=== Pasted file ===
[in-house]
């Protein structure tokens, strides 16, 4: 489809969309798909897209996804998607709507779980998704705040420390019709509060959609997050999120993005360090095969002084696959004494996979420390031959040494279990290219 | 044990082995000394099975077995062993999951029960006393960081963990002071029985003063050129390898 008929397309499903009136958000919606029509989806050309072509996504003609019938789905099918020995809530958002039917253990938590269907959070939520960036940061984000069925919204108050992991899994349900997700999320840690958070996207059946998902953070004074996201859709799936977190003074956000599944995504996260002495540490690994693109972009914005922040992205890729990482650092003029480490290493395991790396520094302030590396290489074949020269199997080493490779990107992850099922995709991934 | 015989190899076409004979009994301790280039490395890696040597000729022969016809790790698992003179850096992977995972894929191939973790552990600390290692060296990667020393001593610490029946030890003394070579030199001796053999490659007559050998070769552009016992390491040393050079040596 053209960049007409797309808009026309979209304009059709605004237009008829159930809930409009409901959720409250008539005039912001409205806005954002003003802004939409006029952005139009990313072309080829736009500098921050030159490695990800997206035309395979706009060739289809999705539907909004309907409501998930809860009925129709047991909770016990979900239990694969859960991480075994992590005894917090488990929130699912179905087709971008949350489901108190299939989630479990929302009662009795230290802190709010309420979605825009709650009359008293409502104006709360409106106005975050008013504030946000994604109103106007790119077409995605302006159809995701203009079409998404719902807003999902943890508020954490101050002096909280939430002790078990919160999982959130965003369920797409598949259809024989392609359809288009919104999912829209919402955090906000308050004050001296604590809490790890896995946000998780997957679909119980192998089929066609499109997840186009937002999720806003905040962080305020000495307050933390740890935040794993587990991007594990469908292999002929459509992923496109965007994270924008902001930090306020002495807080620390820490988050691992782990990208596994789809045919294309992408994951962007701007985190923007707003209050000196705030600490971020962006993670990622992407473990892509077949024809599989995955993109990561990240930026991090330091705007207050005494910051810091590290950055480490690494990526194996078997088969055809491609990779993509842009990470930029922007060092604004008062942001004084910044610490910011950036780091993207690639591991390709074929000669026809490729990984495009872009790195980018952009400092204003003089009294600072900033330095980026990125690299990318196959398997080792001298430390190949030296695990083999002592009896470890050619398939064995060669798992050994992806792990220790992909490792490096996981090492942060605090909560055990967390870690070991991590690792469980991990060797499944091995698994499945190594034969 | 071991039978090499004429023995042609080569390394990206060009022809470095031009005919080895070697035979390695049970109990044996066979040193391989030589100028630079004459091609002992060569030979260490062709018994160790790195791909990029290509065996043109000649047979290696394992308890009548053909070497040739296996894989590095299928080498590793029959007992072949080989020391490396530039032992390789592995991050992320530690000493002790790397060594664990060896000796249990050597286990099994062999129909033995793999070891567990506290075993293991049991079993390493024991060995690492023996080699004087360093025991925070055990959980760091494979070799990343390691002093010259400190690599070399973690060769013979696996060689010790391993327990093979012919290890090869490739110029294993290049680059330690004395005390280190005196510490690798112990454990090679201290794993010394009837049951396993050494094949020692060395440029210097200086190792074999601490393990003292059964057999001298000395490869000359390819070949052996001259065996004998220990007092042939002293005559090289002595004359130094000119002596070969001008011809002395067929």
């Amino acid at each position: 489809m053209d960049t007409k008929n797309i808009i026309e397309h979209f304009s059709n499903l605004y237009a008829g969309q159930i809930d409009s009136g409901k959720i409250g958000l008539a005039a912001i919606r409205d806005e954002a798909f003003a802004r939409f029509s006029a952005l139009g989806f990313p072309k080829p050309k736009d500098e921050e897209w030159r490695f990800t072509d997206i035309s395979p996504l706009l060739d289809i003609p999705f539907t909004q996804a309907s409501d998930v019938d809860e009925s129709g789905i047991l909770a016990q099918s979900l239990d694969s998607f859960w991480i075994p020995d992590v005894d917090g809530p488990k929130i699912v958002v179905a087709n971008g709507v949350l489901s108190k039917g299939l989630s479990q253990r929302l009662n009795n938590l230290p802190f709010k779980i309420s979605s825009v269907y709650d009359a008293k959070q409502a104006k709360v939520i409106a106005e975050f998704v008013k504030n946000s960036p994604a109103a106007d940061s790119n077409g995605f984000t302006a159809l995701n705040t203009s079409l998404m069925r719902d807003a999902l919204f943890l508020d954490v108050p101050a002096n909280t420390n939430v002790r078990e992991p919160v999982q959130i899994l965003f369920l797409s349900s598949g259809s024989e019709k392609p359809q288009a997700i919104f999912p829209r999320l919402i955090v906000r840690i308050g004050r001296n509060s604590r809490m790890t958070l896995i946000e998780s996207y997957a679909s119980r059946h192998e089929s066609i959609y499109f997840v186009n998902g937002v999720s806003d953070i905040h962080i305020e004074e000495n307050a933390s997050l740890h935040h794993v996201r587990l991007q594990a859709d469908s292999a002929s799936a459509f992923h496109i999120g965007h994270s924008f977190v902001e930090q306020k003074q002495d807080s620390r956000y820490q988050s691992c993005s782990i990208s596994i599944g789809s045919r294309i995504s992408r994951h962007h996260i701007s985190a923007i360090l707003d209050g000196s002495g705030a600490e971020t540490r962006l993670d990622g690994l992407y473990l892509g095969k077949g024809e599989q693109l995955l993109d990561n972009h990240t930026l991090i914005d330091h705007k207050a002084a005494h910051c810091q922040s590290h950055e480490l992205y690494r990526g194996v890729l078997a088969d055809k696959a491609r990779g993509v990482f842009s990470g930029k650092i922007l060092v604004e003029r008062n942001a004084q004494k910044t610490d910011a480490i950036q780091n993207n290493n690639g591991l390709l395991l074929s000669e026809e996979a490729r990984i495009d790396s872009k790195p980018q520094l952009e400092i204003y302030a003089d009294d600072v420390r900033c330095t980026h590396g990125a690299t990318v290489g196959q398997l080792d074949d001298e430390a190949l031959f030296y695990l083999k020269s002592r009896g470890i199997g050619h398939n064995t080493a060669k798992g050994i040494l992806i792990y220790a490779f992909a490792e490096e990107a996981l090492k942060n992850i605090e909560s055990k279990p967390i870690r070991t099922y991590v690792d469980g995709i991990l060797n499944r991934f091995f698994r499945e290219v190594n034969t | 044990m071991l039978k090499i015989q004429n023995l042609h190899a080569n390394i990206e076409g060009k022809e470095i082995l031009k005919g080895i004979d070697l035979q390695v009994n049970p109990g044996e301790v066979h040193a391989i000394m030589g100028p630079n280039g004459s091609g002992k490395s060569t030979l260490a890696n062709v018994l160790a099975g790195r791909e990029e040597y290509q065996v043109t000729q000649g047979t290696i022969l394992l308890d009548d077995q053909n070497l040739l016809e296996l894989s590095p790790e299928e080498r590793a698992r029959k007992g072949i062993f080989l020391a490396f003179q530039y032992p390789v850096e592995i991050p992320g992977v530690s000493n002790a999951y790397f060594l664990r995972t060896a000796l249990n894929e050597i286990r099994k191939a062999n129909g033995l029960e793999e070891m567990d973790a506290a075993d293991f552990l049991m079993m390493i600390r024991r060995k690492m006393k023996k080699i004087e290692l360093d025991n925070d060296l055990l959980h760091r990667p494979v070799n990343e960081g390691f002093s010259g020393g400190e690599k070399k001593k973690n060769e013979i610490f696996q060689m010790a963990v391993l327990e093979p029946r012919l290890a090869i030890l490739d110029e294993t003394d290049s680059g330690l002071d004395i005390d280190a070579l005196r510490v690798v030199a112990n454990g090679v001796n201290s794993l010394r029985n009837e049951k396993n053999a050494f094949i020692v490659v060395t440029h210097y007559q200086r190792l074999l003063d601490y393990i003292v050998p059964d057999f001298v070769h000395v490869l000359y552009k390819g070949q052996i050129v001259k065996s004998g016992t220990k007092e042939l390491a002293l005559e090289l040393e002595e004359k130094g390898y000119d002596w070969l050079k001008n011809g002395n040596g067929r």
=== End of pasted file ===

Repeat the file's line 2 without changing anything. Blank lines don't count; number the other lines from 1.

């Protein structure tokens, strides 16, 4: 489809969309798909897209996804998607709507779980998704705040420390019709509060959609997050999120993005360090095969002084696959004494996979420390031959040494279990290219 | 044990082995000394099975077995062993999951029960006393960081963990002071029985003063050129390898 008929397309499903009136958000919606029509989806050309072509996504003609019938789905099918020995809530958002039917253990938590269907959070939520960036940061984000069925919204108050992991899994349900997700999320840690958070996207059946998902953070004074996201859709799936977190003074956000599944995504996260002495540490690994693109972009914005922040992205890729990482650092003029480490290493395991790396520094302030590396290489074949020269199997080493490779990107992850099922995709991934 | 015989190899076409004979009994301790280039490395890696040597000729022969016809790790698992003179850096992977995972894929191939973790552990600390290692060296990667020393001593610490029946030890003394070579030199001796053999490659007559050998070769552009016992390491040393050079040596 053209960049007409797309808009026309979209304009059709605004237009008829159930809930409009409901959720409250008539005039912001409205806005954002003003802004939409006029952005139009990313072309080829736009500098921050030159490695990800997206035309395979706009060739289809999705539907909004309907409501998930809860009925129709047991909770016990979900239990694969859960991480075994992590005894917090488990929130699912179905087709971008949350489901108190299939989630479990929302009662009795230290802190709010309420979605825009709650009359008293409502104006709360409106106005975050008013504030946000994604109103106007790119077409995605302006159809995701203009079409998404719902807003999902943890508020954490101050002096909280939430002790078990919160999982959130965003369920797409598949259809024989392609359809288009919104999912829209919402955090906000308050004050001296604590809490790890896995946000998780997957679909119980192998089929066609499109997840186009937002999720806003905040962080305020000495307050933390740890935040794993587990991007594990469908292999002929459509992923496109965007994270924008902001930090306020002495807080620390820490988050691992782990990208596994789809045919294309992408994951962007701007985190923007707003209050000196705030600490971020962006993670990622992407473990892509077949024809599989995955993109990561990240930026991090330091705007207050005494910051810091590290950055480490690494990526194996078997088969055809491609990779993509842009990470930029922007060092604004008062942001004084910044610490910011950036780091993207690639591991390709074929000669026809490729990984495009872009790195980018952009400092204003003089009294600072900033330095980026990125690299990318196959398997080792001298430390190949030296695990083999002592009896470890050619398939064995060669798992050994992806792990220790992909490792490096996981090492942060605090909560055990967390870690070991991590690792469980991990060797499944091995698994499945190594034969 | 071991039978090499004429023995042609080569390394990206060009022809470095031009005919080895070697035979390695049970109990044996066979040193391989030589100028630079004459091609002992060569030979260490062709018994160790790195791909990029290509065996043109000649047979290696394992308890009548053909070497040739296996894989590095299928080498590793029959007992072949080989020391490396530039032992390789592995991050992320530690000493002790790397060594664990060896000796249990050597286990099994062999129909033995793999070891567990506290075993293991049991079993390493024991060995690492023996080699004087360093025991925070055990959980760091494979070799990343390691002093010259400190690599070399973690060769013979696996060689010790391993327990093979012919290890090869490739110029294993290049680059330690004395005390280190005196510490690798112990454990090679201290794993010394009837049951396993050494094949020692060395440029210097200086190792074999601490393990003292059964057999001298000395490869000359390819070949052996001259065996004998220990007092042939002293005559090289002595004359130094000119002596070969001008011809002395067929």